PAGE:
In the most recent non-farm payrolls release, economists predicted an optimistic net gain of 10,000 jobs in January. But to the dismay of many, the forecast proved to be too upbeat as the actual results of the report showed that US firms laid off a net number of 20,000 people instead. To make matters worse, December’s non-farm employment change was revised down to -150,000 from -85,000. Where’s the spirit of Christmas in that?
The upcoming NFP report this Friday is expected to show that 40,000 more jobs were lost in February. This does not mean that the overall labor situation got worse though, as the tally was a little distorted by adverse winter conditions. During February, a lot of construction workers and retail shops were forced to shut down because of the wild blizzards, snowmageddons, snowpocalypses, snowicanes, and snowstorms the US experienced.
Nevertheless, let’s take a quick look at the recent jobs data from ADP to find out whether the grim forecast for February’s non-farm payrolls report is warranted. The ADP non-farm employment report showed that the private sector melted 20,000 jobs during the month as companies refrained from adding to the workforce until sustainable sales growth solidifies.
Meanwhile, the employment components of the ISM manufacturing and non-manufacturing surveys hinted at possible improvements in the labor market. Although the ISM manufacturing PMI dipped in February, its employment index warmed up to 56.1, its highest level in more than five years! Furthermore, the services PMI’s reading climbed to the 53.0 mark, its best score since December 2007! The increase was was fueled in part by the labor component’s rise from 44.6 to 48.6.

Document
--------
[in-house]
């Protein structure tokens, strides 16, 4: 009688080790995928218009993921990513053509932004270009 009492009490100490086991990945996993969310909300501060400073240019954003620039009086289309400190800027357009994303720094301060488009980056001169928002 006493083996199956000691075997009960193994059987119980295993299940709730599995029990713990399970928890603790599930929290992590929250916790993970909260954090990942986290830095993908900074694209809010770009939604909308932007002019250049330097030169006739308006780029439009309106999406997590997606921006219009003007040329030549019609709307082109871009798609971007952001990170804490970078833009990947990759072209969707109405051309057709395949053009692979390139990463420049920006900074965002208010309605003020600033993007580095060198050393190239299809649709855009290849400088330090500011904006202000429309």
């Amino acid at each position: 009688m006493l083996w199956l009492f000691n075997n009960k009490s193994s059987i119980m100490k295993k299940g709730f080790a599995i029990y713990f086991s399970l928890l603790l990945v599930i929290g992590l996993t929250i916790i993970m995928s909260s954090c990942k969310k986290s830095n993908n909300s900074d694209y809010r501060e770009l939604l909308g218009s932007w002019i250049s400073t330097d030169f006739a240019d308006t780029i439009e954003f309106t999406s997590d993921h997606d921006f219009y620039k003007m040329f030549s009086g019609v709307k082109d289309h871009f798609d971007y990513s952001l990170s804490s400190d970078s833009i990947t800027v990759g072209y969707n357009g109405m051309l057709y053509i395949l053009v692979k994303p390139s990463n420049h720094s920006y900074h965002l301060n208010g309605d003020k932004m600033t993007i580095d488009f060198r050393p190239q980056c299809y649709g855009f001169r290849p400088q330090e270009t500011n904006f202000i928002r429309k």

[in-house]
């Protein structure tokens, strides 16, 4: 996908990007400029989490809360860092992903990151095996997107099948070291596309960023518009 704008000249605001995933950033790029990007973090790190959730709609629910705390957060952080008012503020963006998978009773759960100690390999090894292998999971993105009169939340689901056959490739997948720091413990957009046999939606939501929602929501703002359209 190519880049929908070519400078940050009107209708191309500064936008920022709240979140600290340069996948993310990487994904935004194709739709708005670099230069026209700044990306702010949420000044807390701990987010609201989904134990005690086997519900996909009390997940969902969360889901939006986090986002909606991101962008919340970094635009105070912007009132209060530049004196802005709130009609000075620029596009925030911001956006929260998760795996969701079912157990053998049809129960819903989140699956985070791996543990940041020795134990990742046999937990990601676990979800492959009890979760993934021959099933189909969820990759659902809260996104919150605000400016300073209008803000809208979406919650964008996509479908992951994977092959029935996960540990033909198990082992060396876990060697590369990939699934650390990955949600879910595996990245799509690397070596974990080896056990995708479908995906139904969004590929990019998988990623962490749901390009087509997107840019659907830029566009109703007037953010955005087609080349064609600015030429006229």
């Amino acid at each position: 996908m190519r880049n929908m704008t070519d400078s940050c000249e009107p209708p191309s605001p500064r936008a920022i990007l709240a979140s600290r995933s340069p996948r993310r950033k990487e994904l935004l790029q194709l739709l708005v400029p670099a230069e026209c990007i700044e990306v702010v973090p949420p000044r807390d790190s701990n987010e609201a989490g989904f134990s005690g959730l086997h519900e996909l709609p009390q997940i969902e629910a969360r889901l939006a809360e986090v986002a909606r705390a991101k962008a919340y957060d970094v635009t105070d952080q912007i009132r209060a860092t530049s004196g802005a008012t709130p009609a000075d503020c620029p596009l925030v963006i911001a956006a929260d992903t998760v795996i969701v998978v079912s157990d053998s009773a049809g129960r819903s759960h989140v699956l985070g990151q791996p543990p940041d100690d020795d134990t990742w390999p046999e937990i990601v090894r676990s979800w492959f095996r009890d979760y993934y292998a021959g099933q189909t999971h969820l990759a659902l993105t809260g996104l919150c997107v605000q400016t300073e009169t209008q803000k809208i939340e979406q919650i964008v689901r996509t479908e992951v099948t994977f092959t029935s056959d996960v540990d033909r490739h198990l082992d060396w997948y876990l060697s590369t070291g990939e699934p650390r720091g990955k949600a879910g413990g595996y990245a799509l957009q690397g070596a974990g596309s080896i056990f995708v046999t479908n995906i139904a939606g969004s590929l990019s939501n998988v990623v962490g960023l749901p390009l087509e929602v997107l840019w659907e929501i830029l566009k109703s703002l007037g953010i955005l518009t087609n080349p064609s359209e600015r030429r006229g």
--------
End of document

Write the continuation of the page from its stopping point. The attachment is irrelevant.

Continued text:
On one side of the popsicle, if the NFP report comes in better than expected, seeing as to how risk sentiment has been playing a crucial role, my guess is that currency traders might start unwinding those long dollar positions. Good data released from the US has caused risk appetite to rise, which in turn has boosted equity markets and non-dollar currencies. The best example of this would probably be the Aussie and the Loonie, which have managed to hold their ground against the dollar on the account of positive economic data.
On the other side of the popsicle, if it the NFP report comes in below expectations, risk aversion could surge and traders could end up skating back to the safety of the beloved dollar.
In any case, no matter what the outcome of the upcoming NFP report is, I think I’m going to hibernate in my gloom and doom igloo on this one and say that, although the country’s unemployment rate is projected to plateau at 10.0%, job growth is far from keeping up with job losses.
Remember, the Bureau of ‘Lying’ Statics only count those who are actively seeking work, and not those who got tired of looking for work and chose to drop out of the labor force. If they licked a frozen pole, you’d catch them confessing that the so-called underemployment rate, which includes both part-time workers and those who’ve given up looking, stands at a whopping 16.5%. How’s that for a strengthening labor market?